Josh was dying.
He gasped desperately for breath, attempting to fill his lungs with the oxygen they so craved. But as he lay there, sandwiched tightly between the seat and the steering wheel, he found himself quite unable to force his chest to expand any far enough for him to suck in even half of the amount of air that his brain required. Time seemed to slow down into minutes, minutes turning into hours as he lay broken and crumpled as a rag doll over the steering wheel. His head was turned toward the shattered driver’s side window, his eyes open and unblinking, pupils still.
He could feel his own pulse slowing as blood continued to drip from the gash in his side, having been impaled by the sword he had kept so possessively (in hindsight, so foolishly) across his own lap while operating the large SUV. Josh could not even find it within himself to summon enough strength to cry out. Stupid, stupid, stupid…
In a panic, his aura flared in great waves around his body. The scent of citrus was so strong in the air that it made his own eyes water, as if he had crushed one of the fruits and let its juices spill directly into his eyes. Magic could do nothing to help him here. Not when his mind was so scattered and his own experience being so lacking. The most he could do here was… Was…
From behind him, the boy heard one of the doors from the back opening. It was surprising, no doubt, but not entirely unexpected. After all, the crash had been a head on collision with a cement divider. So while Josh was in the front seat and forced to bear witness to his own life slowly trickling away, the others were little more than bruised.
“What are you doing?” He heard a muffled female voice ask. The name “Virginia” swirled around in the back of his rapidly degrading mind.
“I won’t just let him die here,” said another voice. “Doctor John Dee, remember?”
The female voice laughed. It sounded mocking.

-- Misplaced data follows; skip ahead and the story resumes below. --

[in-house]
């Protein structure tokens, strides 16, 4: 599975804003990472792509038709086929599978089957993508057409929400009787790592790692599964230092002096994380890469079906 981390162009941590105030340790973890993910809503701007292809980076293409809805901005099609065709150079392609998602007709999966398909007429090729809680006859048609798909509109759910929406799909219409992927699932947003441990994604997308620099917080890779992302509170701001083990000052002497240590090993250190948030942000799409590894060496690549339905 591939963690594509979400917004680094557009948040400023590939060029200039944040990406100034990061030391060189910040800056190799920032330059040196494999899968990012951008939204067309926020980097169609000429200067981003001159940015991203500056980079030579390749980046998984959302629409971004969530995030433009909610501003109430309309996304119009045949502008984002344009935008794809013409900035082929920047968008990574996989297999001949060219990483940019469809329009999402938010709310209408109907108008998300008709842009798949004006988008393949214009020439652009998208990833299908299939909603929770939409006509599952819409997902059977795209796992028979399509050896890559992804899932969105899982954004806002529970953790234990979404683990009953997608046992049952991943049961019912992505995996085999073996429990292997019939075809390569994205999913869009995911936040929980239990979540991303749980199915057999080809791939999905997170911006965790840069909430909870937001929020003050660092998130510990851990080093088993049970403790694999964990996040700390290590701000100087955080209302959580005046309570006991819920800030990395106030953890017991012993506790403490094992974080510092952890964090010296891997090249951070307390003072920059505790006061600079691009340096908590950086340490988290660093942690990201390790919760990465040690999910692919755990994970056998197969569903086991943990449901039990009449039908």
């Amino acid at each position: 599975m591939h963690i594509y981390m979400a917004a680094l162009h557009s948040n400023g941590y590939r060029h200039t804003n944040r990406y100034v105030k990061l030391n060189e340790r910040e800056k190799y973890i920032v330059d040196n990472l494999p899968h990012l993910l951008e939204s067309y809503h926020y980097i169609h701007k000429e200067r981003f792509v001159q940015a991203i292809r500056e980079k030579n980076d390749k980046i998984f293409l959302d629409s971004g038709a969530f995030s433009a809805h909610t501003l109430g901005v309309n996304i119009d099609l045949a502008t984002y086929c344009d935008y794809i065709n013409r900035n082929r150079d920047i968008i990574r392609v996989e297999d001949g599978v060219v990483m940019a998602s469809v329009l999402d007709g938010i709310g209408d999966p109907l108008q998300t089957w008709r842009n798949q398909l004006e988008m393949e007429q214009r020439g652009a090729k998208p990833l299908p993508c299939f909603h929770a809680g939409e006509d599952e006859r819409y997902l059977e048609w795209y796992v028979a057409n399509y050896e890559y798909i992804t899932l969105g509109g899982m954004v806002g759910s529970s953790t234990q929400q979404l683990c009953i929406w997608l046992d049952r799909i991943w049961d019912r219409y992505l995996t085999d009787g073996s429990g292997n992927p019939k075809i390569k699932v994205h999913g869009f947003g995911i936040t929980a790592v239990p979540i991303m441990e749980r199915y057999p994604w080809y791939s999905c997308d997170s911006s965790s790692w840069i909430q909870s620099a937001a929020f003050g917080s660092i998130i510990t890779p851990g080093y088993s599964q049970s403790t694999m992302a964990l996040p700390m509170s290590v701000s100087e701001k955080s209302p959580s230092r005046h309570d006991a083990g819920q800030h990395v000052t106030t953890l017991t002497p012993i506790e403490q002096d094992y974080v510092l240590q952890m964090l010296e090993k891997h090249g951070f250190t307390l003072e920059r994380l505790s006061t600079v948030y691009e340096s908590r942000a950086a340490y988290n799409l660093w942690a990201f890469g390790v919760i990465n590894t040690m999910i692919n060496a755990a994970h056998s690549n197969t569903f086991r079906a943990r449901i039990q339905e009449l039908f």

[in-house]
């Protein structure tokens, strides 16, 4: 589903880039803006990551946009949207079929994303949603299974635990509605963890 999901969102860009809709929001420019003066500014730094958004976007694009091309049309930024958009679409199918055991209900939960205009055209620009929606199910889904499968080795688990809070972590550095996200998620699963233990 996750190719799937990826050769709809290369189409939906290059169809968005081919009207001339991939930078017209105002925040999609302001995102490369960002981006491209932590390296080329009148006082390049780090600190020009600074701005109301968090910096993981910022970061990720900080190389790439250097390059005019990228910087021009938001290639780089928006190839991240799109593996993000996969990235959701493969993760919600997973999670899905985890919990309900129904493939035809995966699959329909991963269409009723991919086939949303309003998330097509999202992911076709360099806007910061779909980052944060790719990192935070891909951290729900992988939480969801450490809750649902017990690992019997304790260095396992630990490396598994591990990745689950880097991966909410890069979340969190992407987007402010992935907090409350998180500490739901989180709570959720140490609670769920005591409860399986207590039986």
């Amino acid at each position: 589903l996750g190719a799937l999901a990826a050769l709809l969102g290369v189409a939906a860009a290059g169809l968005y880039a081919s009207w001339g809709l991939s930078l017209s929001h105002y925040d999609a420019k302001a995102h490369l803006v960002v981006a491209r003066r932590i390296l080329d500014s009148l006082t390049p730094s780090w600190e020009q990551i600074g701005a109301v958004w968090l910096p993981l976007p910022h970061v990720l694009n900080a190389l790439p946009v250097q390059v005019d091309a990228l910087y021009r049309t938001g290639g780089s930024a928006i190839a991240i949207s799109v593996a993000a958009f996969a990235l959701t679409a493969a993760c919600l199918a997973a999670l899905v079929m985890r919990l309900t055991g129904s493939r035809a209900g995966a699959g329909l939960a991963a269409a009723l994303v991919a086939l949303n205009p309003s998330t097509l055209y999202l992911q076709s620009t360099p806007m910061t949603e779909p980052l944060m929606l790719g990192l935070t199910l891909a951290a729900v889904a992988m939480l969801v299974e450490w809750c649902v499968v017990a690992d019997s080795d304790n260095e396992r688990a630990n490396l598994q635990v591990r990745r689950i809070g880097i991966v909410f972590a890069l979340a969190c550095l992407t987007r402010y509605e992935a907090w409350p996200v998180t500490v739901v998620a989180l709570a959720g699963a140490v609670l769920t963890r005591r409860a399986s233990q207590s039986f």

“Are you insinuating that it’s your duty to stick to an oath you never took?”
“You saw me take that oath.”
“I saw you cross your fingers, too.”
“Are you going to sit there and argue this with me, or are you going to help?”
“Help? Why? We’re done here. We don’t need him anymore. If anything, this will cripple the girl if we leave his body here to the wreckage.”
“We’re not leaving him,” Doctor John Dee growled out. Josh could practically hear the other woman rolling her eyes.
“Of course… I should have seen it before.”
“Not. Another. Word.”
There was an awful, terrible, deafening screech and suddenly Josh found himself falling forward and into a pair of arms, rather than the cold, blood slick leather of the steering wheel. In the distance, he heard someone shout, as if in intense pain. It took a few minutes for him to register that it had been he himself who had cried out.
No response. Josh felt himself being lowered gently to the asphalt.
The teen stared unblinkingly at the sky, watching as the soft white clouds breezed across the fire colored sky. Sunset. Late sunset, by the looks of it. It would be dark soon. Purple began to creep its way across and bleed into the soft orange edges, slowly but surely claiming the aerial domain as its own. Night was swift approaching.
“John,” said the voice of the woman Virginia. “You can’t save him now, it’s too late. Look at the blade, it’s practically cleaved him in half. It’s impossible. “
“I can save him. You know just how possible it is.”
“…You can’t be serious.”
“I don’t have a sense of humor,” he snapped back. Josh sighed out heavily, his eyelids growing heavy. There was a hand on his forehead, smoothing back his hair and wiping away the droplets of sweat beading on his brow. He felt his head being lifted into someone’s lap. “Hold him still,” Josh heard the doctor say. There was a second set of hands at his hips now, gentler, more feminine. “This is going to hurt a lot,” he said to the teen, who said and did nothing but continue to stare at the sky in awe. He felt the faintest touch of pressure on the blade buried in his body, as if someone had grabbed it’s handle. Josh watched the darkness completely envelop the sky just before he felt the blade being ripped from his body.